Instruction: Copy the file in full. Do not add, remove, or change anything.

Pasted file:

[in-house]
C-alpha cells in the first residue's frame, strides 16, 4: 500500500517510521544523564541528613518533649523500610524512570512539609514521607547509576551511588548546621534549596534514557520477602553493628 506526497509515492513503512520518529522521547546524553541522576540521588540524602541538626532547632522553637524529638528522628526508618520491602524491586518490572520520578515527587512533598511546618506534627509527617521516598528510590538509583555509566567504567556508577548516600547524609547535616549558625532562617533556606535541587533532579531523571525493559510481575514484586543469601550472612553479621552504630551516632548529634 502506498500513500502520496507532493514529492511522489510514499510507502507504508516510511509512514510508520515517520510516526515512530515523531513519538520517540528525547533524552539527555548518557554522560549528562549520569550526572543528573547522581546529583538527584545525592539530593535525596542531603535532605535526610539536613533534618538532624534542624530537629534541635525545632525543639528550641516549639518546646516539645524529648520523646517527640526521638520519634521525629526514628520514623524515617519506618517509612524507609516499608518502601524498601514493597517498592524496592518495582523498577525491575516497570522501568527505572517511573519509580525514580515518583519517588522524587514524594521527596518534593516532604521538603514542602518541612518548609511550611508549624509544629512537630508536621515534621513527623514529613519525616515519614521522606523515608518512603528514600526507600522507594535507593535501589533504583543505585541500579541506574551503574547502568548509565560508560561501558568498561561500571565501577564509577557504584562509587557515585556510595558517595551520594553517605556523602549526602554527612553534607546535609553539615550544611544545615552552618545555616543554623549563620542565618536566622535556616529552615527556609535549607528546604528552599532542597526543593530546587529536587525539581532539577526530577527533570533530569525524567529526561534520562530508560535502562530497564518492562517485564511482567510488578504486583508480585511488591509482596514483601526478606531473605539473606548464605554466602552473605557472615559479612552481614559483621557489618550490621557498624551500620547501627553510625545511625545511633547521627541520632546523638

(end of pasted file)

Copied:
[in-house]
C-alpha cells in the first residue's frame, strides 16, 4: 500500500517510521544523564541528613518533649523500610524512570512539609514521607547509576551511588548546621534549596534514557520477602553493628 506526497509515492513503512520518529522521547546524553541522576540521588540524602541538626532547632522553637524529638528522628526508618520491602524491586518490572520520578515527587512533598511546618506534627509527617521516598528510590538509583555509566567504567556508577548516600547524609547535616549558625532562617533556606535541587533532579531523571525493559510481575514484586543469601550472612553479621552504630551516632548529634 502506498500513500502520496507532493514529492511522489510514499510507502507504508516510511509512514510508520515517520510516526515512530515523531513519538520517540528525547533524552539527555548518557554522560549528562549520569550526572543528573547522581546529583538527584545525592539530593535525596542531603535532605535526610539536613533534618538532624534542624530537629534541635525545632525543639528550641516549639518546646516539645524529648520523646517527640526521638520519634521525629526514628520514623524515617519506618517509612524507609516499608518502601524498601514493597517498592524496592518495582523498577525491575516497570522501568527505572517511573519509580525514580515518583519517588522524587514524594521527596518534593516532604521538603514542602518541612518548609511550611508549624509544629512537630508536621515534621513527623514529613519525616515519614521522606523515608518512603528514600526507600522507594535507593535501589533504583543505585541500579541506574551503574547502568548509565560508560561501558568498561561500571565501577564509577557504584562509587557515585556510595558517595551520594553517605556523602549526602554527612553534607546535609553539615550544611544545615552552618545555616543554623549563620542565618536566622535556616529552615527556609535549607528546604528552599532542597526543593530546587529536587525539581532539577526530577527533570533530569525524567529526561534520562530508560535502562530497564518492562517485564511482567510488578504486583508480585511488591509482596514483601526478606531473605539473606548464605554466602552473605557472615559479612552481614559483621557489618550490621557498624551500620547501627553510625545511625545511633547521627541520632546523638